Desperation and R. ben Dordia

| holidays, musings, stories |

Alison always makes fun of me for posting such dark blogs. I say – it’s Elul! It’s in the air! I hope you find it interesting.

Like Alison, I too read a crazy story the other day that had to with Teshuvah:

(Babilonian Talmud, Avodah Zara 17a)

It was said of Rabbi Eleazar ben Dordia that there was no harlot in the world he did not have relations with. Once, upon hearing that there was a certain harlot in one of the towns by the sea who accepted a purse of gold coins for her hire, he took a purse of gold coins and crossed seven rivers to reach her. As he was with her, she had flatulence and said, “As this gas will not return to its place, so will Eleazar ben Dordia never be received in repentance.”

He thereupon went, sat between two mountains and exclaimed: “O, mountains, plead for mercy for me!” They replied: “How shall we pray for thee? We stand in need of it ourselves, for it is said, “For the mountains shall depart and the hills be removed!”” He exclaimed: “Heaven and earth, plead for mercy for me! They, too, replied: How shall we pray for you? We stand in need of it ourselves, for it is said, “For the heavens shall vanish away like smoke, and the earth shall wax old like a garment.””… He then pleaded with the Sun and moon and the stars and constellations to plead for mercy on his behalf but they all gave the same answer.

Said Rabbi Eliezer, “Then it depends upon me alone!” Having placed his head between his knees, he wept aloud until his soul departed (he died). Then a bath-kol (voice from heaven) was heard proclaiming: ‘Rabbi Eleazar ben Dordai is destined for the life of the world to come!’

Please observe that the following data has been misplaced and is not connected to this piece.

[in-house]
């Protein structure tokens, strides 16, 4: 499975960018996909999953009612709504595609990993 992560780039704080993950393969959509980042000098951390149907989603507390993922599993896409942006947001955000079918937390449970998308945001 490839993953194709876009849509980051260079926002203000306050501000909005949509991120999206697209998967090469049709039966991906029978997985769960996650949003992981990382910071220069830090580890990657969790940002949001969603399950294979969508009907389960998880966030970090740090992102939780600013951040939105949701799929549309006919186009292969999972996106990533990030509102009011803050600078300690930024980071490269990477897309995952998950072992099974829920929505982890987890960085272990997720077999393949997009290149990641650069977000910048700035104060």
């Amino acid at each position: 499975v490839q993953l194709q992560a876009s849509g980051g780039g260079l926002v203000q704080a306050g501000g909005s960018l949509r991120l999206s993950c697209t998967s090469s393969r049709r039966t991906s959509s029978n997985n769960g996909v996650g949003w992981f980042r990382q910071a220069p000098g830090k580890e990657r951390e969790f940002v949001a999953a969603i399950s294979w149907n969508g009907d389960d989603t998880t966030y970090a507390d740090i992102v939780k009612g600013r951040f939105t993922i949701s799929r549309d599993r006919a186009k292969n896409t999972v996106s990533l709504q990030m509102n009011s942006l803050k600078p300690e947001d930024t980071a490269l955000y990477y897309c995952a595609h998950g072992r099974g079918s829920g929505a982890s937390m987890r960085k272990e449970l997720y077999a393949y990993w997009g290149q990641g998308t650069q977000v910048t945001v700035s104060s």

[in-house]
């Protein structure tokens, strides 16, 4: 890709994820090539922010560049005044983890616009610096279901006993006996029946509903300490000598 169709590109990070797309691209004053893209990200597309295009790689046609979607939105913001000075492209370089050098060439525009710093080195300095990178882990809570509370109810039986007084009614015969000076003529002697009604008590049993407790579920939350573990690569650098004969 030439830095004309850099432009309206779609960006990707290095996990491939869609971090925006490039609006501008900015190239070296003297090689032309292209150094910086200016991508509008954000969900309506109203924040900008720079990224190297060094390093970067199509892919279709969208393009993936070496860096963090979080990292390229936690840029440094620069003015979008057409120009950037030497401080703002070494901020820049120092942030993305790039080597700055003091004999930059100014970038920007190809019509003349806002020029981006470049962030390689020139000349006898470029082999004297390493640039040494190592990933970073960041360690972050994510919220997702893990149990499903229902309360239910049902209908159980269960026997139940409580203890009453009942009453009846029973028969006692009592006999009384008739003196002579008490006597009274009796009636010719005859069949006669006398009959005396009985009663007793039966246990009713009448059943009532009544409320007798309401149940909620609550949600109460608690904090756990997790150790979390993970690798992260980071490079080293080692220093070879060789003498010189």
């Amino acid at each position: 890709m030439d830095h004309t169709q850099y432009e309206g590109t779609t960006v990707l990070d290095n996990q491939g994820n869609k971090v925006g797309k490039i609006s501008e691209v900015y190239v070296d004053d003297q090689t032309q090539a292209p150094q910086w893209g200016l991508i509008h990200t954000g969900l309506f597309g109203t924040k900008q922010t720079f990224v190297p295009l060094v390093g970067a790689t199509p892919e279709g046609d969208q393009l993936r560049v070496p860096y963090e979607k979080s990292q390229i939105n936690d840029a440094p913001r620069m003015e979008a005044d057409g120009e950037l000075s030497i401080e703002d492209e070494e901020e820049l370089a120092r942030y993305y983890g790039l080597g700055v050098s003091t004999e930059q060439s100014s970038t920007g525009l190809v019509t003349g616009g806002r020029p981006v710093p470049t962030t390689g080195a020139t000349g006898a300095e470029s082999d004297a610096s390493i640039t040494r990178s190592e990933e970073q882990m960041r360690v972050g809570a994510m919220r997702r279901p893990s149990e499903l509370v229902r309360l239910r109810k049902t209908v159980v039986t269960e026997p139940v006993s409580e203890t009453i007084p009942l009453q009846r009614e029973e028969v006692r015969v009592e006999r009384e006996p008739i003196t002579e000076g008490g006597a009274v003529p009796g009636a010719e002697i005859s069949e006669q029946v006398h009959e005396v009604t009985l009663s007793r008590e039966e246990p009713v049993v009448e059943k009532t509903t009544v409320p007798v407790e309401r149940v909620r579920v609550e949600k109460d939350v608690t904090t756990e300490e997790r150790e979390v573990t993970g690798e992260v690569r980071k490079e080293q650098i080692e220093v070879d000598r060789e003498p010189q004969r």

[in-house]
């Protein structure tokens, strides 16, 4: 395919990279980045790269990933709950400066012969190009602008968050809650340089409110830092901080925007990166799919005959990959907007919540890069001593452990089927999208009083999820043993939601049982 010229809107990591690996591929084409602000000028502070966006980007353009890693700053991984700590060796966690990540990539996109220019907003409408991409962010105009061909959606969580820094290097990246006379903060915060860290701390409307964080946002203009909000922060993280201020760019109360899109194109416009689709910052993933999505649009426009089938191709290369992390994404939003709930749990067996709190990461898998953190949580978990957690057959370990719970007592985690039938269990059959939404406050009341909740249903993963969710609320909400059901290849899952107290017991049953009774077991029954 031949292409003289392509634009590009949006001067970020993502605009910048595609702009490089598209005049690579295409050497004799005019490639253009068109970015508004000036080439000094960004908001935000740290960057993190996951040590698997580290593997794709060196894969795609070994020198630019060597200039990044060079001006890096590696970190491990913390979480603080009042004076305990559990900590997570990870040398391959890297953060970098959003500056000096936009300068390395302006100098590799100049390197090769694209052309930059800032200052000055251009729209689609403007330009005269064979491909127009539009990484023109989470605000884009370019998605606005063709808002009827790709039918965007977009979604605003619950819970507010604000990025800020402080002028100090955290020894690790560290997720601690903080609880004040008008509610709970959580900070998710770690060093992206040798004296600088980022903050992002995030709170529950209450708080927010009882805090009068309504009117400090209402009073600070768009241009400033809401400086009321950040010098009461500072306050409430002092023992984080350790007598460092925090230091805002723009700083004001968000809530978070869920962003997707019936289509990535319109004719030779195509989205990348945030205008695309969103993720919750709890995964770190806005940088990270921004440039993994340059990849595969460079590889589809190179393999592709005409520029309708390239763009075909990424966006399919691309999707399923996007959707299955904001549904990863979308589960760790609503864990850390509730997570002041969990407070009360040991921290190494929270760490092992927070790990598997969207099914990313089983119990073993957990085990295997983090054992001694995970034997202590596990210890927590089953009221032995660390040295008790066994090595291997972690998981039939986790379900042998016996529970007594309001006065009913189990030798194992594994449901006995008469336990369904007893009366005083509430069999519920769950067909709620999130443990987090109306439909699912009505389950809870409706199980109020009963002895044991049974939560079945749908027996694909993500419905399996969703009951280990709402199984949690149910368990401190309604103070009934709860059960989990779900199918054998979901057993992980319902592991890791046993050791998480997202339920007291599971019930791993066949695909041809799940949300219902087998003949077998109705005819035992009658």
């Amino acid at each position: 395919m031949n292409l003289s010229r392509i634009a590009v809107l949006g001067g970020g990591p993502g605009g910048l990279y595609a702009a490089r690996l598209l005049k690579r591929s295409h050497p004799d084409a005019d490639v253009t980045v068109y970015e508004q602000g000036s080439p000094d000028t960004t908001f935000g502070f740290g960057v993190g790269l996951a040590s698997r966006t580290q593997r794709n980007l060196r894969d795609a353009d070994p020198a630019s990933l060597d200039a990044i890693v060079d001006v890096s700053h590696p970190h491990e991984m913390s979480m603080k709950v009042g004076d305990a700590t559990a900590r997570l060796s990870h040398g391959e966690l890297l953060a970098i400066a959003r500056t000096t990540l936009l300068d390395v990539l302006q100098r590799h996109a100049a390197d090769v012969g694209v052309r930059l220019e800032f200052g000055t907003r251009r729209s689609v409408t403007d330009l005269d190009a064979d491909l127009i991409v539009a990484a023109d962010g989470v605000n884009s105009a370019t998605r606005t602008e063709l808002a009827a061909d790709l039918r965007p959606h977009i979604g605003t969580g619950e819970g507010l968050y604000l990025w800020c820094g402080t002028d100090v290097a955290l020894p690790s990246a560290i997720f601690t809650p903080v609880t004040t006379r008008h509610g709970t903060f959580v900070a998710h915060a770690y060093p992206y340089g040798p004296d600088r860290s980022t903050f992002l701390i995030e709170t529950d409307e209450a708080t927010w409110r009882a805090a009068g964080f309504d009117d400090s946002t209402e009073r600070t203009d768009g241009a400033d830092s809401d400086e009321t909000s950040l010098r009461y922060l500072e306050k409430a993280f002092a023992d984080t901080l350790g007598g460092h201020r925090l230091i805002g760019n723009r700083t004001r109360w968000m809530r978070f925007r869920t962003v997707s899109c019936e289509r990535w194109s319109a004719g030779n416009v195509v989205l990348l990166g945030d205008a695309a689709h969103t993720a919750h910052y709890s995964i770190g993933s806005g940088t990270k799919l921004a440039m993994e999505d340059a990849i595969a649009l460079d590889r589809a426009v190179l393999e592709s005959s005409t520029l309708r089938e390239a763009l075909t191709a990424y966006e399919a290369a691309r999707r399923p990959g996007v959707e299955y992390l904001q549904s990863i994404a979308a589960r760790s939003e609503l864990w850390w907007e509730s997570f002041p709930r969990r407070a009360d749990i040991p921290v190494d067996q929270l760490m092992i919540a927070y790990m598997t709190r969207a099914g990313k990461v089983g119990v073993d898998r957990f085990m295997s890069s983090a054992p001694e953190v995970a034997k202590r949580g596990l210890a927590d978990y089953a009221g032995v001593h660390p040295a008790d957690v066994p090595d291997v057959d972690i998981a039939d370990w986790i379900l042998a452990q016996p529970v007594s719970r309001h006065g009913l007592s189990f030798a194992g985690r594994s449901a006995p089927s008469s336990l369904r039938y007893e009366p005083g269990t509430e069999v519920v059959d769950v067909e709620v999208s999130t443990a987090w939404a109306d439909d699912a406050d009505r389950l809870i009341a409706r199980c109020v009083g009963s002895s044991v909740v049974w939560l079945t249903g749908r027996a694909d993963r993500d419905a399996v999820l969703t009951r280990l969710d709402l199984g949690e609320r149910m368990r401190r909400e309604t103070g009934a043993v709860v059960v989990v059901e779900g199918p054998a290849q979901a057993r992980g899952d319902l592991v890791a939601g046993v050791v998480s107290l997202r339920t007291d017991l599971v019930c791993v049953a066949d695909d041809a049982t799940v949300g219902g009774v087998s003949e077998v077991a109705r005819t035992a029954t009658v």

Now, at the risk of sounding blasphemous, I don’t particularly think visiting harlots is that bad a sin, but How R. ben Dordai “repented” is amazing. It’s like he suddenly GETS that he isn’t who he wants to be – that he has lived a life he is ashamed of.

He is desperate. He begs ANYTHING and ANYONE to help him – and nothing can. Nothing is firm enough for him to grab onto – even mountains, even the sky – there is no “there” there in any of it. Everything is too busy taking care of itself to take care of him. He feels utterly and completely alone.

Haven’t we all been there? Those moments in the middle of the night or crying in public, times of literally hitting the bottom of our reserves, with nothing we can do except cry out for help? I know I have. I’ve cried on more subway lines in more cities than I would care to admit. I’ve spent nights curled in fetal position, feeling nothing but the raw pain of a rejection, of early losses, of disappointment or self-loathing.

I think the story is right to point out the transcendental quality of those times of utter desperation. I think in those times when we feel completely helpless, we have no choice but to let go of our illusion of control, and hang on for dear life. That is the Teshuvah of the utterly broken hearted. I think those moments strengthen our empathy and make us wise. Somehow, I think they connect us to the wounded, pulsing heart of the whole world.